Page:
It's only fitting that the Ninth U.S. Circuit Court of Appeals ruled California's Proposition 8 unconstitutional on the same day that the Boston Globe reported on a Boston-area black church proclaiming acceptance for members of the LGBT community. From coast to coast, it seems, equality is winning the day.
I'll always regret that it took me so long to fully accept same-sex marriage. For a number of years, I believed that civil unions were "good enough" for gay and lesbian couples. If they have all of the benefits, privileges, and responsibilities of marriage, I reasoned, there was no need for same-sex couples to actually use the term "marriage."
It wasn't until the end of the debate over same-sex marriage in Massachusetts that I really began to take stock of my own feelings on the issue. I came to the conclusion that my opposition to same-sex marriage reflected unconscious homophobia; there was no logical reason to allow the law to accord separate-but-"equal" status to same-sex couples.
I'm happy to see some courts and churches attempt to remedy decades of discrimination against gays and lesbians. One hopes that the clarion call of justice for same-sex couples will grow loud enough for the Republican Party and the larger conservative movement to hear it.
The attacks on the gay rights movement from the right aren't just bigoted; they're boring. I'm tired of being told that my gay and lesbian friends are responsible for all that is wrong in the world. I'm tired of being told that they're somehow inferior to me, somehow undeserving of full legal protection. I'm tired of being told that I'm supposed to loathe people I like.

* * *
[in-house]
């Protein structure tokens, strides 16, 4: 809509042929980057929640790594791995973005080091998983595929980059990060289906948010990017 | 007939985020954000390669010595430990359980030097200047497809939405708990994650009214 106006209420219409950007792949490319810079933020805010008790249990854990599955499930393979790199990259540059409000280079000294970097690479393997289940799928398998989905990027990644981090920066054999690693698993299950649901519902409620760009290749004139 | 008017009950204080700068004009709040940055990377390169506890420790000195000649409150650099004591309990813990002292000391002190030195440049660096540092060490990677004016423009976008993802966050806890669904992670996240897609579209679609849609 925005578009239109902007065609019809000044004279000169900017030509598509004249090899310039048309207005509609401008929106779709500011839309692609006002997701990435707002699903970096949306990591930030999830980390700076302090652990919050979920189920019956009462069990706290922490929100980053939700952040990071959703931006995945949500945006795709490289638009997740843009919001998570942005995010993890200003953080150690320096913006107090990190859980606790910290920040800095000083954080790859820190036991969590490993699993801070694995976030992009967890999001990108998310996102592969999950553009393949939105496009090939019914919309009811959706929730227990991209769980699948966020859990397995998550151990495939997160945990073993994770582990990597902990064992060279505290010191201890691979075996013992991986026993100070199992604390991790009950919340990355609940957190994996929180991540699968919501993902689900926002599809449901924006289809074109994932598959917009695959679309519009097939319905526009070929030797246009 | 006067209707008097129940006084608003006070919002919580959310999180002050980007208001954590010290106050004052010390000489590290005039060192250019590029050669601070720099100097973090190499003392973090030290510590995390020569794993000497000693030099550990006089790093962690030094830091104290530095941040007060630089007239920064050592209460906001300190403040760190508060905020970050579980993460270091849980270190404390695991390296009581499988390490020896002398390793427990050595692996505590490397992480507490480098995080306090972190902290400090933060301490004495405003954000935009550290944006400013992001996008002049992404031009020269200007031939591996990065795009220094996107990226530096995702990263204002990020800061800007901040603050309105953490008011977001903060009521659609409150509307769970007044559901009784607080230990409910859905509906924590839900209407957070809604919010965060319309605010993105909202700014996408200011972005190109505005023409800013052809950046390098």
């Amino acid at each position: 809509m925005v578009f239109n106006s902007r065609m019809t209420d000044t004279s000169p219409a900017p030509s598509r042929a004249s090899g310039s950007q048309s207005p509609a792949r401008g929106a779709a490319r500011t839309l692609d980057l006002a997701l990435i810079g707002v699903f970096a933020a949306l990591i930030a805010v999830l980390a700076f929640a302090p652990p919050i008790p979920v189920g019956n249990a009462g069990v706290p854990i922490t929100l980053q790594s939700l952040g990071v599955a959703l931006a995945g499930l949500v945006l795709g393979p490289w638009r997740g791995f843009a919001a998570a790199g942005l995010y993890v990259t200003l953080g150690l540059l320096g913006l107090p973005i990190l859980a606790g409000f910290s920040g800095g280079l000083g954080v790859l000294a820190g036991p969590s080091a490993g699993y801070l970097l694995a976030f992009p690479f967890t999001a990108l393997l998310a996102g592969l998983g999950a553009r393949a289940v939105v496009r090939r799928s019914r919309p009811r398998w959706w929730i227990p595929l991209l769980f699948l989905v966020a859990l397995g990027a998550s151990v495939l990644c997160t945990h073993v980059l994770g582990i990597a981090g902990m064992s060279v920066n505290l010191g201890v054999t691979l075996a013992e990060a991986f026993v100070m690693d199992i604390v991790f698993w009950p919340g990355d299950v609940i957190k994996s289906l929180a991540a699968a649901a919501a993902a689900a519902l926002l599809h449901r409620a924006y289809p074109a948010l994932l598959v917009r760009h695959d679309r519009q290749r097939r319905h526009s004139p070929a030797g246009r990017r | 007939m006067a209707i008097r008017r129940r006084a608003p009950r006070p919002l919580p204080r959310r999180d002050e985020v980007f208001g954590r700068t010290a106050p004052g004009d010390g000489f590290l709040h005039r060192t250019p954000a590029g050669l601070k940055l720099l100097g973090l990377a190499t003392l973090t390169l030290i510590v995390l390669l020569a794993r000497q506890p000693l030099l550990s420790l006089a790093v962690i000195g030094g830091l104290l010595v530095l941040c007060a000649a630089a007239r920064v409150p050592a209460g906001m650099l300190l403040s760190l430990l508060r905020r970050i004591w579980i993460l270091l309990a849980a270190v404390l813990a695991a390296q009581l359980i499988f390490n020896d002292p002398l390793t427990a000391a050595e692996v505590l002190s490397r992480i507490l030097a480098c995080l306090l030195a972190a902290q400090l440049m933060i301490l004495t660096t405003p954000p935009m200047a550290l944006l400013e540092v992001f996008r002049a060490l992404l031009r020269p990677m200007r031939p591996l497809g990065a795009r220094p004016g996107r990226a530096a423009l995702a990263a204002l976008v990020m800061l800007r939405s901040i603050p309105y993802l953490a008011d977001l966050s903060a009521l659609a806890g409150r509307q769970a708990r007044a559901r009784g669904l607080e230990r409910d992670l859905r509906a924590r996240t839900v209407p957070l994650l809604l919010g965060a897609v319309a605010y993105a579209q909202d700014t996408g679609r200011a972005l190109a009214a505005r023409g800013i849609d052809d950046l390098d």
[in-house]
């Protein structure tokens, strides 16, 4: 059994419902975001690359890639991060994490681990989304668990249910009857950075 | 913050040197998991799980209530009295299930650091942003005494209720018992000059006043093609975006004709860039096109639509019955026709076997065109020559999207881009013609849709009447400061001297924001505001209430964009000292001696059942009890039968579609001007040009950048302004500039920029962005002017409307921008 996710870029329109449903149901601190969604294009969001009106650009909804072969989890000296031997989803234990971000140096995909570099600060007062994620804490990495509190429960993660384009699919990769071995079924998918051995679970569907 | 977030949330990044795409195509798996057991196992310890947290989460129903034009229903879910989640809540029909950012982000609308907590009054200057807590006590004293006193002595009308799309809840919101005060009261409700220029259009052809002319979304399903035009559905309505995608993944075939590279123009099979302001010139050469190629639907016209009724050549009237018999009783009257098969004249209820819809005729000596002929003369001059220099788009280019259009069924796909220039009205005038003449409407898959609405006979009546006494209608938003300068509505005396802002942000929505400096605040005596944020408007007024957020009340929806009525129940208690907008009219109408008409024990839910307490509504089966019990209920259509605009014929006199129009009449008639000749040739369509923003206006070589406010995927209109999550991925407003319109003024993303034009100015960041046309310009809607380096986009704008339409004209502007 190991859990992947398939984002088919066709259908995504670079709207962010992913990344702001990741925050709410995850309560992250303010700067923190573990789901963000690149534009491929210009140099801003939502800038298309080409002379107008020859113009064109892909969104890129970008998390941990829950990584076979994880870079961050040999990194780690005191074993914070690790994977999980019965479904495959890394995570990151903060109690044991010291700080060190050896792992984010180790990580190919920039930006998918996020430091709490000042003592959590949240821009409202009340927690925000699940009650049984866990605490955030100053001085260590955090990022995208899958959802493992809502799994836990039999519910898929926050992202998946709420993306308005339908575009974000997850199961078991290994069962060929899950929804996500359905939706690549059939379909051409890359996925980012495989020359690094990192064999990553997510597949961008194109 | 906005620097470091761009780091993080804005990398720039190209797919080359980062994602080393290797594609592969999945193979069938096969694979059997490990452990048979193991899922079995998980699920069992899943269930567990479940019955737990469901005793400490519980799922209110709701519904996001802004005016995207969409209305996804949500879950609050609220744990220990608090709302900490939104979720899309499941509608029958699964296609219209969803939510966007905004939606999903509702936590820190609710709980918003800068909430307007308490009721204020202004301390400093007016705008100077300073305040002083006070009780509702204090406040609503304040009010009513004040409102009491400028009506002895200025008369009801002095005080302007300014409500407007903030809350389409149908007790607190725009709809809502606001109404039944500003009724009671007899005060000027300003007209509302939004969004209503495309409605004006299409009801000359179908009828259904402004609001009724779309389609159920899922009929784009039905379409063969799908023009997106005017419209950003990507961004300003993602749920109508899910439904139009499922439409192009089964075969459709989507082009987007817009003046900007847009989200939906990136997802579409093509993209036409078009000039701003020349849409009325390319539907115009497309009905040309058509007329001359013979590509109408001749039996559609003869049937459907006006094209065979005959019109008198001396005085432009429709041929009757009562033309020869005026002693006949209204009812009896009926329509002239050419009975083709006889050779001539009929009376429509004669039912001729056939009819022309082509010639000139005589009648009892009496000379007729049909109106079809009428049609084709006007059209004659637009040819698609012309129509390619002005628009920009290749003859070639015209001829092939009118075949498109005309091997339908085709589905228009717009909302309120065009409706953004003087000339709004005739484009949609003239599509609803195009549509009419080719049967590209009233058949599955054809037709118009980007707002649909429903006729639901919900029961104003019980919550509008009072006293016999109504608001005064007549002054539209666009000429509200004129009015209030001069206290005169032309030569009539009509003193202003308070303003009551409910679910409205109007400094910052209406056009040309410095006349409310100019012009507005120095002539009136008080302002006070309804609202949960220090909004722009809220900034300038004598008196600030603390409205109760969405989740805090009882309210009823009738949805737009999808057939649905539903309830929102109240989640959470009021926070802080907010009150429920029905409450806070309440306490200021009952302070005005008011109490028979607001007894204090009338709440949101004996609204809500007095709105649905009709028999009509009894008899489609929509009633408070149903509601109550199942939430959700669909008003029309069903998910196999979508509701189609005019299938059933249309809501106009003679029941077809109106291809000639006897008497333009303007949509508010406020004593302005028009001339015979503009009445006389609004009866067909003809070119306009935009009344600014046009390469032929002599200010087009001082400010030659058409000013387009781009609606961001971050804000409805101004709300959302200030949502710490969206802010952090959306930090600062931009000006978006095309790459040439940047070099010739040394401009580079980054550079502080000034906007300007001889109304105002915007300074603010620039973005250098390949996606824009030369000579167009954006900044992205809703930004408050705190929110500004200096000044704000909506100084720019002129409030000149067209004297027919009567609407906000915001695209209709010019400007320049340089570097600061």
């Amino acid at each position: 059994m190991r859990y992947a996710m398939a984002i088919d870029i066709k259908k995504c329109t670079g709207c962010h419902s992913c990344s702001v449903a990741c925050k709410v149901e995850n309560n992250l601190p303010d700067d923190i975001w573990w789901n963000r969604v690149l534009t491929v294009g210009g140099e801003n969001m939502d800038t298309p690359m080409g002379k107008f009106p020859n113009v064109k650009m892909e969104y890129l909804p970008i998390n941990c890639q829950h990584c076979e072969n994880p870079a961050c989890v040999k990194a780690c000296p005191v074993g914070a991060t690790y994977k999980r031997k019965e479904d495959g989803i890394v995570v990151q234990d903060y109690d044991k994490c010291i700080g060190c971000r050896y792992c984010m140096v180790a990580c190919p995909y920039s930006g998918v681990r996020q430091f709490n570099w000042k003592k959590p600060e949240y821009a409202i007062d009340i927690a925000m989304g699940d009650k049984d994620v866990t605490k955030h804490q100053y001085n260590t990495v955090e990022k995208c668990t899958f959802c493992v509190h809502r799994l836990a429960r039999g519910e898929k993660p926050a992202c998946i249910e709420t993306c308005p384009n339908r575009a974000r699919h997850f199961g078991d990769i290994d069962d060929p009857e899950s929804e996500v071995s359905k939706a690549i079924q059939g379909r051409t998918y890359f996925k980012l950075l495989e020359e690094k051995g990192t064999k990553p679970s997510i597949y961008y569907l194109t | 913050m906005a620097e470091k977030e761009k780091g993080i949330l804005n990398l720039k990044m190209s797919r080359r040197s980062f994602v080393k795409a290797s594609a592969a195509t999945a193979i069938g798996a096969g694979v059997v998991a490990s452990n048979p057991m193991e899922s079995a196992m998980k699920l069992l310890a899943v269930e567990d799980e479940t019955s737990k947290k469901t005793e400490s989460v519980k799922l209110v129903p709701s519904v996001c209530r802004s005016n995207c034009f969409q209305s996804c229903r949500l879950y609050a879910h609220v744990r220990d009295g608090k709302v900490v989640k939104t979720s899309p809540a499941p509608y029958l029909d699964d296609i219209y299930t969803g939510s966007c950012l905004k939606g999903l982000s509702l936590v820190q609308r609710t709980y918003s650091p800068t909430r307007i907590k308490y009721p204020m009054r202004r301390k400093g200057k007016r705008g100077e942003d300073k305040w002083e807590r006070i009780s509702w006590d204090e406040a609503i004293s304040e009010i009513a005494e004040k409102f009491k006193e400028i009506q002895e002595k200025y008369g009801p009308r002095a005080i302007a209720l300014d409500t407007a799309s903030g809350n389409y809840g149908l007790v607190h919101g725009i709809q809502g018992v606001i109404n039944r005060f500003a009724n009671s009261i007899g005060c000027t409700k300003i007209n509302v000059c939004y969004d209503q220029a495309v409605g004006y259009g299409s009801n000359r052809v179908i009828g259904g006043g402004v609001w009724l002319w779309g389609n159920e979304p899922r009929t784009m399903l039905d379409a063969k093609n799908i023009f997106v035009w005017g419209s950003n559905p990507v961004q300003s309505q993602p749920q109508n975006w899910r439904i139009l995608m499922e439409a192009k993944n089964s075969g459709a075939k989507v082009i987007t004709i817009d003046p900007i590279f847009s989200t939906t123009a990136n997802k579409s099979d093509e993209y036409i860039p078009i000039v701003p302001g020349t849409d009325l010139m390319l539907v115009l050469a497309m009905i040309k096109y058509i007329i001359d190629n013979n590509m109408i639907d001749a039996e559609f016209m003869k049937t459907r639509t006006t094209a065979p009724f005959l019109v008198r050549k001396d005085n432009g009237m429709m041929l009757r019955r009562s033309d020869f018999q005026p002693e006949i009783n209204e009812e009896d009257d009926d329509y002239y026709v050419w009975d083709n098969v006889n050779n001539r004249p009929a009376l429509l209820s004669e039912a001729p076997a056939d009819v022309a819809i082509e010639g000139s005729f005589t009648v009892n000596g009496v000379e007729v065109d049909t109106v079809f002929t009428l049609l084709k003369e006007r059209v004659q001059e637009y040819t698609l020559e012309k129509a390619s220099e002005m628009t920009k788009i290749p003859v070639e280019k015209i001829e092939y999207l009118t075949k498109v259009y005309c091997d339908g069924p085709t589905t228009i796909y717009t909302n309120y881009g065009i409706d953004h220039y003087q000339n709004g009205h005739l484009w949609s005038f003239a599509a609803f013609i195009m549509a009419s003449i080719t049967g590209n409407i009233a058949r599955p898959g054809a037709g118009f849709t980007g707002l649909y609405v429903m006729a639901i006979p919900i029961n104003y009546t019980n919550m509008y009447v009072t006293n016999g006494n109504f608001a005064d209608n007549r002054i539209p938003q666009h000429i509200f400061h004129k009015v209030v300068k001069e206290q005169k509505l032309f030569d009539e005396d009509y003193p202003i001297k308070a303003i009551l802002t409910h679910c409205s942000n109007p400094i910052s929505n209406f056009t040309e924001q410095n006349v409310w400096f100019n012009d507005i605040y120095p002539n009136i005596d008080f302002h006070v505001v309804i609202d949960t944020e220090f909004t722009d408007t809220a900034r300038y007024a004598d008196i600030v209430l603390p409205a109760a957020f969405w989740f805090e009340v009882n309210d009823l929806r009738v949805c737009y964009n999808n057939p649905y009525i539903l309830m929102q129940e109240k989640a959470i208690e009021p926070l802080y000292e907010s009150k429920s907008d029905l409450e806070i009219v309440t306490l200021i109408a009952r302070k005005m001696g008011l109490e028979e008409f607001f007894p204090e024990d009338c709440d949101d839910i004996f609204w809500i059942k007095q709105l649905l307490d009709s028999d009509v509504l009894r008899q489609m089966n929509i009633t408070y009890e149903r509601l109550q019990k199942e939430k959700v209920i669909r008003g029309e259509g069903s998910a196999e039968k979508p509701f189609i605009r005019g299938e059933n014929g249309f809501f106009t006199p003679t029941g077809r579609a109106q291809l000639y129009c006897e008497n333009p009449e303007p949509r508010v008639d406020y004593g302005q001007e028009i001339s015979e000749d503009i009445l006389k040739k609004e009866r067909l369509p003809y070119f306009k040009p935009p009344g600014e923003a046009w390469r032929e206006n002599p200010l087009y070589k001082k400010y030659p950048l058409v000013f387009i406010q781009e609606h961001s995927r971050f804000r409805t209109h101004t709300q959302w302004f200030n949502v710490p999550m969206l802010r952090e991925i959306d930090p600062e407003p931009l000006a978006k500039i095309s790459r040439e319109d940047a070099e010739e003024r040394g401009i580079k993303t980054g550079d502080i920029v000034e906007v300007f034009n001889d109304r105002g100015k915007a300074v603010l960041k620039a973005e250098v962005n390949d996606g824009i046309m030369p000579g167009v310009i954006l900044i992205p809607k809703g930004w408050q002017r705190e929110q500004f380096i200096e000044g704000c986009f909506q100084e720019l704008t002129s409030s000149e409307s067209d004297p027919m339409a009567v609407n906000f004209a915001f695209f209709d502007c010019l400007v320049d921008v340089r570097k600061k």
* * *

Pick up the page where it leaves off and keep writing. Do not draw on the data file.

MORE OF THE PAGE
Equality is an American virtue. Yes, America hasn't always lived up to this virtue, but with every positive court ruling, with every change of heart and mind, we're getting closer.
I believe a better day is coming. I believe the day is coming when even the most conservative of churches proclaim that all of God's children deserve equal love and equal protection. I believe the day is coming when candidates from both major parties will aggressively compete for the LGBT vote.
I believe the day is coming when my gay and lesbian friends will be able to wake up in the morning and go to bed at night without worrying about the pain of a bigot's fist or a fundamentalist's words.
Equality is coming! Justice is coming! It must come. How can it be stopped? As Victor Hugo once noted, all the armies in the world cannot stop an idea whose time has come.
My gay and lesbian friends deserve justice. They're citizens, damn it! They should have never been denied equality. The love they feel for their spouses and partners is as moral as anybody else's love. They've fought our wars, built our towers, taught our children. How dare we tell them they're less than human, less than equal?
It took me years to accept the wisdom of the four justices on the Massachusetts Supreme Judicial Court who ruled that gay and lesbian Bay Staters had the right to marry, but now I realize they struck a noble blow for justice. I just wish I had had enough wisdom, enough empathy, to recognize that reality at the time.
May God bless the justices in Massachusetts, and the federal appeals court judges in California, who understand that He meant for all of us to live together and treat each other with respect. May God bless the brave churches doing the hard but necessary work of confronting bigotry and limited thinking.
May God bless every married couple -- gay and straight -- who know that love is the answer to every problem, the cure to every ailment, the balm to every wound.
May God bless all of us who understand the quality of equality -- even those of us who needed time to understand.
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